d. Contrasts available after most xt commands. See [R] contrast and [R] margins, contrast.

e. Pairwise comparisons available after most xt estimation commands. See [R] pwcompare and [R] margins, pwcompare.

f. Graphs of margins, marginal effects, contrasts, and pairwise comparisons available after all xt estimation commands. See [R] marginsplot.

g. xtmixed now uses maximum likelihood (ML) as the default method of estimation, where previously it used restricted maximum likelihood (REML). REML is still available with the reml option, and previous behavior is preserved under version control.

h. Estimation output improved. --Baseline odds now shown. --Implied zero coefficients now shown. --You can set displayed precision. See [R] set cformat and [R] estimation options. --Estimation commands now respect the width of the Results window. See [R] estimation options. --You can now set whether base levels, empty cells, and omitted are shown. See [R] set showbaselevels and [R] estimation options.

See What's new (highlights).

2. Robust and cluster-robust SEs after fixed-effects xtpoisson. See [XT] xtpoisson.

3. New residual covariance structures for multilevel models include exponential, banded, and Toeplitz. See [XT] xtmixed.

4. Probability predictions now available. predict after random-effects and population-averaged count-data models, such as xtpoisson and xtgee, can now predict the probability of any count or count range. See [XT] xtpoisson postestimation, [XT] xtgee postestimation, and [XT] xtnbreg postestimation.

5. Option addplot() now places added graphs above or below. Commands that allow option addplot() can now place the added plots above or below the command's plots. Affected is the command xtline; see [XT] xtline.

What's new in statistics (time series)

1. Highlights,

a. MGARCH. See [TS] mgarch.

b. UCM. See [TS] ucm.

c. ARFIMA. See [TS] arfima.

d. Filters for extracting business and seasonal cycles. See [TS] tsfilter.

e. Business dates. See [D] datetime business calendars.

f. Improved documentation for date and time variables. See [D] datetime, [D] datetime translation, and [D] datetime display formats.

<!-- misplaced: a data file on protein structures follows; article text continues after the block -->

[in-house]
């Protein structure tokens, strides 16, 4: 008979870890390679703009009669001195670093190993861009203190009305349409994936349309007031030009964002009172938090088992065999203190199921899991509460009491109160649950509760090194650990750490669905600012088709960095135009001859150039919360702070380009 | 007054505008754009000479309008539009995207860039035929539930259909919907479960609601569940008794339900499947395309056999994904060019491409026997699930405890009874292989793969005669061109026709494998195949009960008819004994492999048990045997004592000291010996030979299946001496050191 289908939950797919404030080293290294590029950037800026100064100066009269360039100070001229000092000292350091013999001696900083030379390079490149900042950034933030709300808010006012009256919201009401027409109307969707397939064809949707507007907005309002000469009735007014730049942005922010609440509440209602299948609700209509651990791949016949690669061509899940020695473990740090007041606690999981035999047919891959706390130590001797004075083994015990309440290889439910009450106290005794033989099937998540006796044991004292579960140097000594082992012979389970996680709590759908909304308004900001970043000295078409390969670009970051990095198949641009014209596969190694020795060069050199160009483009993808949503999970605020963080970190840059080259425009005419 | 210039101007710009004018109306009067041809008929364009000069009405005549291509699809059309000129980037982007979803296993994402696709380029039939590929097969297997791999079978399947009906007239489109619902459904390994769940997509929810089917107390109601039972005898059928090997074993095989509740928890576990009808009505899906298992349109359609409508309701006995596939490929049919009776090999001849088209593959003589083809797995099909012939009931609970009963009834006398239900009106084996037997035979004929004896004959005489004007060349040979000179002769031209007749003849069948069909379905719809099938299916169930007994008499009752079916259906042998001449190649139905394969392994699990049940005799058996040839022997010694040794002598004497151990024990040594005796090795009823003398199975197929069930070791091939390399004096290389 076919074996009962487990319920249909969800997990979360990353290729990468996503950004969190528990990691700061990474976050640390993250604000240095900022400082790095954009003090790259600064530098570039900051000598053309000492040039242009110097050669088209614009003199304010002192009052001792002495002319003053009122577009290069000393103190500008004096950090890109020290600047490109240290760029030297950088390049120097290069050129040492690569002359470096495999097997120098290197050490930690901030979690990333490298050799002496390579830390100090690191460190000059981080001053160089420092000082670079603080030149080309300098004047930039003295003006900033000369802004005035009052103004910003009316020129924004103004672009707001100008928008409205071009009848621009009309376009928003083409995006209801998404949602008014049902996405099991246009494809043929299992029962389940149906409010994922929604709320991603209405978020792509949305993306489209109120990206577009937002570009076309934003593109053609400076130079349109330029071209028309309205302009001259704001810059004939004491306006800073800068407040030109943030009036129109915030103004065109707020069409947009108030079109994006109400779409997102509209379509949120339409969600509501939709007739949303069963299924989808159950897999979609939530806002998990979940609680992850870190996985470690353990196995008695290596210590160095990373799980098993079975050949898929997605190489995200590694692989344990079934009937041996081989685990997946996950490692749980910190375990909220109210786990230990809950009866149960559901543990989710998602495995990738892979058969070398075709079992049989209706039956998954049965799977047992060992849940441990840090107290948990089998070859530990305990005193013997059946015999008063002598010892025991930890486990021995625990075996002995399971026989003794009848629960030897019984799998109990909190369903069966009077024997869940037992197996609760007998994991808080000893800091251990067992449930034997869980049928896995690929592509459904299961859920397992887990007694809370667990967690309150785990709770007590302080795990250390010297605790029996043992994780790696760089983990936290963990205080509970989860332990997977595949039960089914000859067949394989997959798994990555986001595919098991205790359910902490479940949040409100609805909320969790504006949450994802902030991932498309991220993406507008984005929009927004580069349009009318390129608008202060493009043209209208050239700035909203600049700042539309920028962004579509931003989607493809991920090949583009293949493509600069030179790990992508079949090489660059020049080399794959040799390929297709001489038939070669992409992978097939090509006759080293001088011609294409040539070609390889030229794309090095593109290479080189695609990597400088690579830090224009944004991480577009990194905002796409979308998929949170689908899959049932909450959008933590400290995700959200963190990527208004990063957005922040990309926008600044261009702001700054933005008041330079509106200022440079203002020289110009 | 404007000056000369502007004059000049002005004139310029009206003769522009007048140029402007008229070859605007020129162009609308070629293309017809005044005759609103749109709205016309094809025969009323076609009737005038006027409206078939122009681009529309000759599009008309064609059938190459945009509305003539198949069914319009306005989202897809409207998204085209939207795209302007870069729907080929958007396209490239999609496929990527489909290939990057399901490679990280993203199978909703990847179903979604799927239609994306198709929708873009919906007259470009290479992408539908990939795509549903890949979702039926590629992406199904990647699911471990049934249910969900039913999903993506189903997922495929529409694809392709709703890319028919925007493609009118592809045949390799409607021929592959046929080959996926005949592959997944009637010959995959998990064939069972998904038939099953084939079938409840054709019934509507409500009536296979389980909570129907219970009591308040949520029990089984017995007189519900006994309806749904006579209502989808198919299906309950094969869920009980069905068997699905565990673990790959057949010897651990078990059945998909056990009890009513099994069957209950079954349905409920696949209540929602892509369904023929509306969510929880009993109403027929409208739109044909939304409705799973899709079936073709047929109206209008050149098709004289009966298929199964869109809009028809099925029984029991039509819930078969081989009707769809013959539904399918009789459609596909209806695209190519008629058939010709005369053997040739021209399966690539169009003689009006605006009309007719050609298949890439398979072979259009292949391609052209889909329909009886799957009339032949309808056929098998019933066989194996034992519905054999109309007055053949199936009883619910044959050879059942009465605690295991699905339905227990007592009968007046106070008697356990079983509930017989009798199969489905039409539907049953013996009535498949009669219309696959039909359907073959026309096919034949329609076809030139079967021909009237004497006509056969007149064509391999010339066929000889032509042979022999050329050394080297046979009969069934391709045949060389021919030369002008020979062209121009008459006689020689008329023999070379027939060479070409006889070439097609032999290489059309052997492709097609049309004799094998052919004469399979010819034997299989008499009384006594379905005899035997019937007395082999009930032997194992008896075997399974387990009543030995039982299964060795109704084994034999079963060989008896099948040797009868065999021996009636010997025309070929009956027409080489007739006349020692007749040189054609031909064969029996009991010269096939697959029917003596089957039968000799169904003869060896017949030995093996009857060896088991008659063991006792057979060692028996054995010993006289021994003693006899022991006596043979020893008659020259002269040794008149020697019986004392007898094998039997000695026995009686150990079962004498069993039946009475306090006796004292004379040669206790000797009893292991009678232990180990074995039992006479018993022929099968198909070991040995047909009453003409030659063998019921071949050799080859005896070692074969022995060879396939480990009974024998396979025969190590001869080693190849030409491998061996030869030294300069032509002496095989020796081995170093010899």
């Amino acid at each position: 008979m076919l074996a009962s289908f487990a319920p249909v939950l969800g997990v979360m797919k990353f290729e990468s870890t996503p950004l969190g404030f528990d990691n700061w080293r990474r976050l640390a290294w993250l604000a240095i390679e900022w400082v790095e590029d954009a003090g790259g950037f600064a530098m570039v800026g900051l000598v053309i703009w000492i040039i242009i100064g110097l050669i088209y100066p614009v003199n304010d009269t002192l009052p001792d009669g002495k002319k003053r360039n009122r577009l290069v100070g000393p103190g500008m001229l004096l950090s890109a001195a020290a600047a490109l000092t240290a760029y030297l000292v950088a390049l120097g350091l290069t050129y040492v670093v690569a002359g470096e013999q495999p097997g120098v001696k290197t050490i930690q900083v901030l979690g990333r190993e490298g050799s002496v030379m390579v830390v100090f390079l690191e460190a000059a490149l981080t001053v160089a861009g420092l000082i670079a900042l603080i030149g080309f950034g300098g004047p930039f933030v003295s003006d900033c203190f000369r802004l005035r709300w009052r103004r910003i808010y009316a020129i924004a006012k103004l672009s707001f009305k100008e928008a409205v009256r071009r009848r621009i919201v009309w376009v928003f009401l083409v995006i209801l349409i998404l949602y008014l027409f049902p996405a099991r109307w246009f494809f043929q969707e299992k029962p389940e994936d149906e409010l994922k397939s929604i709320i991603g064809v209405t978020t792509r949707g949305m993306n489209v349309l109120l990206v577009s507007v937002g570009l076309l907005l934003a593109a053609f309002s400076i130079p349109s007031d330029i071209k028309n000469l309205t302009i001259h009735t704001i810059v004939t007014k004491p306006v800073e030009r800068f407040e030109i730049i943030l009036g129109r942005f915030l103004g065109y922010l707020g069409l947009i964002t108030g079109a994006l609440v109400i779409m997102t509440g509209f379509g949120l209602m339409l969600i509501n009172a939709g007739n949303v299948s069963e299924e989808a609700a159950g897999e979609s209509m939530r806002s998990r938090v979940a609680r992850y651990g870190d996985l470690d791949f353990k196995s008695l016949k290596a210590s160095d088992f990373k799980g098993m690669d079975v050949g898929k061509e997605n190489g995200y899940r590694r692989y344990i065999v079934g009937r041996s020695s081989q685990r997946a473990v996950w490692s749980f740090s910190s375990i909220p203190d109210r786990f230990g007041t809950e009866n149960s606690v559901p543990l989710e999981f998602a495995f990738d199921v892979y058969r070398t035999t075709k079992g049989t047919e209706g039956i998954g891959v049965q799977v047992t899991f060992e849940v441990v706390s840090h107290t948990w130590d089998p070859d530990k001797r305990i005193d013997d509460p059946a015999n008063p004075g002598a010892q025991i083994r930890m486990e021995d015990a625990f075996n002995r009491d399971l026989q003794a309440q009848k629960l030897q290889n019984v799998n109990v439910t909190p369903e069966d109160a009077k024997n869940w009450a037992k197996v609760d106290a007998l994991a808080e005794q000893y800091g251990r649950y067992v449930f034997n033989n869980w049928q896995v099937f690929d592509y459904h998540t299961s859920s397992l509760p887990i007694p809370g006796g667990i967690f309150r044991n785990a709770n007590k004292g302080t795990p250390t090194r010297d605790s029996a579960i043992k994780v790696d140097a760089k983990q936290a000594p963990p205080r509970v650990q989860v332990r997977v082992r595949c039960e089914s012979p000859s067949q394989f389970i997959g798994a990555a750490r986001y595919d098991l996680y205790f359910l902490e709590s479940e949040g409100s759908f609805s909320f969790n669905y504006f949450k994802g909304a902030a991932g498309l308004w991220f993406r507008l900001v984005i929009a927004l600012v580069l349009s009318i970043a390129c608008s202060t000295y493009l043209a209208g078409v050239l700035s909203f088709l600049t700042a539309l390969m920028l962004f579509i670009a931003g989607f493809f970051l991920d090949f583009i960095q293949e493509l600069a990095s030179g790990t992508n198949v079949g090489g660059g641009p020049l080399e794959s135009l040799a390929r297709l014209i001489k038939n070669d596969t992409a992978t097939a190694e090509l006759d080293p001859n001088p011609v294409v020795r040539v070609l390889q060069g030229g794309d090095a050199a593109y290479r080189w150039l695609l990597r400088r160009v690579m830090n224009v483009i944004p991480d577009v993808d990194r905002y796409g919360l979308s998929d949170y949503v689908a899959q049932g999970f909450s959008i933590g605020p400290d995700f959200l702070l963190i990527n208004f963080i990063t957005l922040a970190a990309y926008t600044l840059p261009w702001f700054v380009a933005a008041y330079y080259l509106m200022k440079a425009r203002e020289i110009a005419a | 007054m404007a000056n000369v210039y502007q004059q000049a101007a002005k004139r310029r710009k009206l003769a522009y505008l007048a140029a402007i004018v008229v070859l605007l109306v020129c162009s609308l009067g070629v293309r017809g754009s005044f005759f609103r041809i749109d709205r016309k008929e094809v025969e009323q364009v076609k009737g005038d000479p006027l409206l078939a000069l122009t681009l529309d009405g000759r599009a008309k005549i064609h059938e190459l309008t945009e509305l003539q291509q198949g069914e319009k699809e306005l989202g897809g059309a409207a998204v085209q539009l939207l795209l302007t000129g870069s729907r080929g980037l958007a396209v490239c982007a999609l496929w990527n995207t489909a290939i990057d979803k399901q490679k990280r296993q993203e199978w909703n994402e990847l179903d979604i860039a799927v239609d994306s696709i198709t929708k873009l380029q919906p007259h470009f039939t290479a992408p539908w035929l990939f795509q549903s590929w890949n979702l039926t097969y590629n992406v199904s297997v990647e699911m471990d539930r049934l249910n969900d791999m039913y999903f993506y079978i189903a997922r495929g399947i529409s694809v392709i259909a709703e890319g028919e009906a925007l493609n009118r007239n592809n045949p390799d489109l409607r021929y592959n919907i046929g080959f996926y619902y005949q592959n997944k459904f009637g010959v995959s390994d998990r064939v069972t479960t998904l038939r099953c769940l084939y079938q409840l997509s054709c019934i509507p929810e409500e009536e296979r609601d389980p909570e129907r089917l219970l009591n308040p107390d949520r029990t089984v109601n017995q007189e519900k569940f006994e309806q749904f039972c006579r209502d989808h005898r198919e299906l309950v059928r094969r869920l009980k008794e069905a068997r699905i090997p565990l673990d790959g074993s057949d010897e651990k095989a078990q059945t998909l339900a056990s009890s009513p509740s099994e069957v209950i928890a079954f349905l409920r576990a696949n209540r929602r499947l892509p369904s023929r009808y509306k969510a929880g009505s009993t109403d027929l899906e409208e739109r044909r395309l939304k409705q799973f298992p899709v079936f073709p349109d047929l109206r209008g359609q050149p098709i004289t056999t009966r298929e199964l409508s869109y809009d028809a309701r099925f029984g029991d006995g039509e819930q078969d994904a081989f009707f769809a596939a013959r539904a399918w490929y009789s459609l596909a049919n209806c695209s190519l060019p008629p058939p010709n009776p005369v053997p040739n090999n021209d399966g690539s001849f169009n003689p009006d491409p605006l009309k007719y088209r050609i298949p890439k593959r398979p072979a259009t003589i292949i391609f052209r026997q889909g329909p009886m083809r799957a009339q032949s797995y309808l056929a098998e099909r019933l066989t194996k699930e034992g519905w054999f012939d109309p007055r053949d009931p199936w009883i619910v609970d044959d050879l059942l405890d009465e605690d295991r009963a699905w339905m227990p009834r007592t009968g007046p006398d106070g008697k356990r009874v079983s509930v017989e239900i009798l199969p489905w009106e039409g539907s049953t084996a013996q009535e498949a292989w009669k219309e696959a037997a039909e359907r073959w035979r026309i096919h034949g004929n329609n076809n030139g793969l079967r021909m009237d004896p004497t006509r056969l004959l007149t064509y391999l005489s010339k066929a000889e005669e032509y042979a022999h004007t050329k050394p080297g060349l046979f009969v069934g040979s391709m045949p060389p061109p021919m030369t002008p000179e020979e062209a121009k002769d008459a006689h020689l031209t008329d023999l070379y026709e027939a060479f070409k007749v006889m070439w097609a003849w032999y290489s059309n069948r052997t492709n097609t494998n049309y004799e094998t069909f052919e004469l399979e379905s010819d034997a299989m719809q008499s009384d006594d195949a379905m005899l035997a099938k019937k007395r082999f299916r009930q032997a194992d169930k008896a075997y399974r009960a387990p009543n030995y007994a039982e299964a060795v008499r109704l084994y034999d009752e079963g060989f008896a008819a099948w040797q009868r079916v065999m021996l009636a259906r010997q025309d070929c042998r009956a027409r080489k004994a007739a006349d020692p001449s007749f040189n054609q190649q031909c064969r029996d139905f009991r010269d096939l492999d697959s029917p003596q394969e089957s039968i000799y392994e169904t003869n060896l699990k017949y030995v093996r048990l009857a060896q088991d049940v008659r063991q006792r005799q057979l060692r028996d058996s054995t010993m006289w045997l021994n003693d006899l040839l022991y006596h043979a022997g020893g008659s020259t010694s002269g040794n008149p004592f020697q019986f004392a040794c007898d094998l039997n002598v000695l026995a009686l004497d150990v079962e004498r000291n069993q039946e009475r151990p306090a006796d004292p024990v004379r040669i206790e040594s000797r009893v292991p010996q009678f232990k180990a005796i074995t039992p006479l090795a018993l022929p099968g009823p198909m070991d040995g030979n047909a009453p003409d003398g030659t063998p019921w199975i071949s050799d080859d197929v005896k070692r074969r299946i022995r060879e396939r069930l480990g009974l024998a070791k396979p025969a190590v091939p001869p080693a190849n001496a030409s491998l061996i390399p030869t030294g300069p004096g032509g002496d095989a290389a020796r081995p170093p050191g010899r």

g. Contrasts available after many time-series estimation commands. See [R] contrast and [R] margins, contrast.

h. Pairwise comparisons available after many time-series estimation commands. See [R] pwcompare and [R] margins, pwcompare.

i. Graphs of margins, marginal effects, contrasts, and pairwise comparisons available after most time-series estimation commands. See [R] marginsplot.

j. Estimation output improved. --Implied zero coefficients now shown. --You can set displayed precision. See [R] set cformat and [R] estimation options. --Estimation commands now respect the width of the Results window. See [R] estimation options. --You can now set whether base levels, empty cells, and omitted are shown. See [R] set showbaselevels and [R] estimation options.

See What's new (highlights).

2. Spectral densities from parametric models via new postestimation command psdensity lets you estimate using arfima, arima, and ucm and then obtain the implied spectral density. See [TS] psdensity.

3. dvech renamed mgarch dvech. The command for fitting the diagonal VECH model is now named mgarch dvech, and innovations may follow multivariate normal or Student's t distributions. See [TS] mgarch.

4. Loading data from Haver Analytics supported on all 64-bit Windows. See [TS] haver.

5. Option addplot() now places added graphs above or below. Graph commands that allow option addplot() can now place the added plots above or below the command's plots. Affected by this are the commands corrgram, cumsp, pergram, varstable, vecstable, wntestb, and xcorr.

What's new in statistics (survey)

1. Highlights,

a. Contrasts available after survey estimation. See [R] contrast and [R] margins, contrast.

b. Pairwise comparisons available after survey estimation. See [R] pwcompare and [R] pwcompare postestimation.

c. Graphs of margins, marginal effects, contrasts, and pairwise comparisons available after survey estimation. See [R] marginsplot.

d. Survey SDR weights. See [SVY] svy sdr.

e. Bootstrap standard errors for survey data. See [SVY] svy bootstrap.

f. Estimation output improved. --Baseline odds now shown. --Implied zero coefficients now shown. --You can set displayed precision. See [R] set cformat and [R] estimation options. --Estimation commands now respect the width of the Results window. See [R] estimation options. --You can now set whether base levels, empty cells, and omitted are shown. See [R] set showbaselevels and [R] estimation options.

See What's new (highlights).

2. Survey estimation may be combined with new SEM for structural equation modeling. See [SVY] svy estimation and [SEM] sem.

3. Survey goodness-of-fit available after logistic, logit, and probit with new command estat gof. See [SVY] estat.

4. Survey coefficient of variation (CV) available with new command estat cv. See [SVY] estat.

What's new in statistics (survival analysis)

1. Highlights,

a. Contrasts available after stcox, stcrreg, and streg. See [R] contrast and [R] margins, contrast.